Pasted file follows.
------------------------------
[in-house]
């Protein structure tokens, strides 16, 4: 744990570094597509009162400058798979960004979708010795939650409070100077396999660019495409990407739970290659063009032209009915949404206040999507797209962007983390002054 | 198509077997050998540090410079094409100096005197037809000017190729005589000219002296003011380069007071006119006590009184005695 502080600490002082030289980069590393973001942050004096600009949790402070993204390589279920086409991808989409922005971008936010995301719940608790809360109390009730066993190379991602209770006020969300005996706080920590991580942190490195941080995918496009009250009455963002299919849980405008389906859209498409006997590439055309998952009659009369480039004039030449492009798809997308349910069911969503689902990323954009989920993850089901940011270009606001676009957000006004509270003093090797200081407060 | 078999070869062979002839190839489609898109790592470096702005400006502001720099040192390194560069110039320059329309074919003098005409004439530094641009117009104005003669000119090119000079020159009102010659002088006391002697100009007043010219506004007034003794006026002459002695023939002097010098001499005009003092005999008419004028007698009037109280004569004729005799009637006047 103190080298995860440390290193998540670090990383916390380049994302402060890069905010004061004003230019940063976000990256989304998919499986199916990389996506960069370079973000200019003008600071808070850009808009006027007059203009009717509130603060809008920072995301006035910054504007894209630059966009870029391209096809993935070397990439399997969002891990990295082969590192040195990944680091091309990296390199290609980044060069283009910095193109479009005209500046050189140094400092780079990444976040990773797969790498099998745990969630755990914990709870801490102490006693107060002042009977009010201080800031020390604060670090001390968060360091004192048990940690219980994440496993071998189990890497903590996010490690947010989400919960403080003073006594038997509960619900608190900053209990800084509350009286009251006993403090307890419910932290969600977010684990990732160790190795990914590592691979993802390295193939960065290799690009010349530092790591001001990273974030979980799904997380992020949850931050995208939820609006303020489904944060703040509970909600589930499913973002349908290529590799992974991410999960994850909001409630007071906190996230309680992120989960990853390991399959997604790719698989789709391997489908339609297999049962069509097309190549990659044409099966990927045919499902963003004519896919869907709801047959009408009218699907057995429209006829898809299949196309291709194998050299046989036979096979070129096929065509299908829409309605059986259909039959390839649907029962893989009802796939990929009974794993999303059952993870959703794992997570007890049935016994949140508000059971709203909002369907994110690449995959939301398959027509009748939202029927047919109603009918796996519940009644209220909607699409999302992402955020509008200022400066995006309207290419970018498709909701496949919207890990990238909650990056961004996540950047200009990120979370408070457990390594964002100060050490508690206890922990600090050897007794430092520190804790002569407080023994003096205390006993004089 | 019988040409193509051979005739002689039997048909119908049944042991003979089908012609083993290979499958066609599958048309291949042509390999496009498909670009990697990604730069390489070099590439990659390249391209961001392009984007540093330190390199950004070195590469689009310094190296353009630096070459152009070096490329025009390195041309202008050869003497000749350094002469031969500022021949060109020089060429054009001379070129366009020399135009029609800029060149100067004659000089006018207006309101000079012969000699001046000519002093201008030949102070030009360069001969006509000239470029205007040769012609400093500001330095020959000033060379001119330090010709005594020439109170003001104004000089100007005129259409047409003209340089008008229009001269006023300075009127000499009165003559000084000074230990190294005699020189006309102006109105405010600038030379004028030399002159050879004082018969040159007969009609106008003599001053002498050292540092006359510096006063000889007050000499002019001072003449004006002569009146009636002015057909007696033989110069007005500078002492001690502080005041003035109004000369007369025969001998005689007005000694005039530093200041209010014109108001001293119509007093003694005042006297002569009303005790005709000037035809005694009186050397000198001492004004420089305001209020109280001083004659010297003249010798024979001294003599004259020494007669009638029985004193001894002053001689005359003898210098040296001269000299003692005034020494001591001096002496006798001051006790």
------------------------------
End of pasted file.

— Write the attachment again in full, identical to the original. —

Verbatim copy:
[in-house]
């Protein structure tokens, strides 16, 4: 744990570094597509009162400058798979960004979708010795939650409070100077396999660019495409990407739970290659063009032209009915949404206040999507797209962007983390002054 | 198509077997050998540090410079094409100096005197037809000017190729005589000219002296003011380069007071006119006590009184005695 502080600490002082030289980069590393973001942050004096600009949790402070993204390589279920086409991808989409922005971008936010995301719940608790809360109390009730066993190379991602209770006020969300005996706080920590991580942190490195941080995918496009009250009455963002299919849980405008389906859209498409006997590439055309998952009659009369480039004039030449492009798809997308349910069911969503689902990323954009989920993850089901940011270009606001676009957000006004509270003093090797200081407060 | 078999070869062979002839190839489609898109790592470096702005400006502001720099040192390194560069110039320059329309074919003098005409004439530094641009117009104005003669000119090119000079020159009102010659002088006391002697100009007043010219506004007034003794006026002459002695023939002097010098001499005009003092005999008419004028007698009037109280004569004729005799009637006047 103190080298995860440390290193998540670090990383916390380049994302402060890069905010004061004003230019940063976000990256989304998919499986199916990389996506960069370079973000200019003008600071808070850009808009006027007059203009009717509130603060809008920072995301006035910054504007894209630059966009870029391209096809993935070397990439399997969002891990990295082969590192040195990944680091091309990296390199290609980044060069283009910095193109479009005209500046050189140094400092780079990444976040990773797969790498099998745990969630755990914990709870801490102490006693107060002042009977009010201080800031020390604060670090001390968060360091004192048990940690219980994440496993071998189990890497903590996010490690947010989400919960403080003073006594038997509960619900608190900053209990800084509350009286009251006993403090307890419910932290969600977010684990990732160790190795990914590592691979993802390295193939960065290799690009010349530092790591001001990273974030979980799904997380992020949850931050995208939820609006303020489904944060703040509970909600589930499913973002349908290529590799992974991410999960994850909001409630007071906190996230309680992120989960990853390991399959997604790719698989789709391997489908339609297999049962069509097309190549990659044409099966990927045919499902963003004519896919869907709801047959009408009218699907057995429209006829898809299949196309291709194998050299046989036979096979070129096929065509299908829409309605059986259909039959390839649907029962893989009802796939990929009974794993999303059952993870959703794992997570007890049935016994949140508000059971709203909002369907994110690449995959939301398959027509009748939202029927047919109603009918796996519940009644209220909607699409999302992402955020509008200022400066995006309207290419970018498709909701496949919207890990990238909650990056961004996540950047200009990120979370408070457990390594964002100060050490508690206890922990600090050897007794430092520190804790002569407080023994003096205390006993004089 | 019988040409193509051979005739002689039997048909119908049944042991003979089908012609083993290979499958066609599958048309291949042509390999496009498909670009990697990604730069390489070099590439990659390249391209961001392009984007540093330190390199950004070195590469689009310094190296353009630096070459152009070096490329025009390195041309202008050869003497000749350094002469031969500022021949060109020089060429054009001379070129366009020399135009029609800029060149100067004659000089006018207006309101000079012969000699001046000519002093201008030949102070030009360069001969006509000239470029205007040769012609400093500001330095020959000033060379001119330090010709005594020439109170003001104004000089100007005129259409047409003209340089008008229009001269006023300075009127000499009165003559000084000074230990190294005699020189006309102006109105405010600038030379004028030399002159050879004082018969040159007969009609106008003599001053002498050292540092006359510096006063000889007050000499002019001072003449004006002569009146009636002015057909007696033989110069007005500078002492001690502080005041003035109004000369007369025969001998005689007005000694005039530093200041209010014109108001001293119509007093003694005042006297002569009303005790005709000037035809005694009186050397000198001492004004420089305001209020109280001083004659010297003249010798024979001294003599004259020494007669009638029985004193001894002053001689005359003898210098040296001269000299003692005034020494001591001096002496006798001051006790």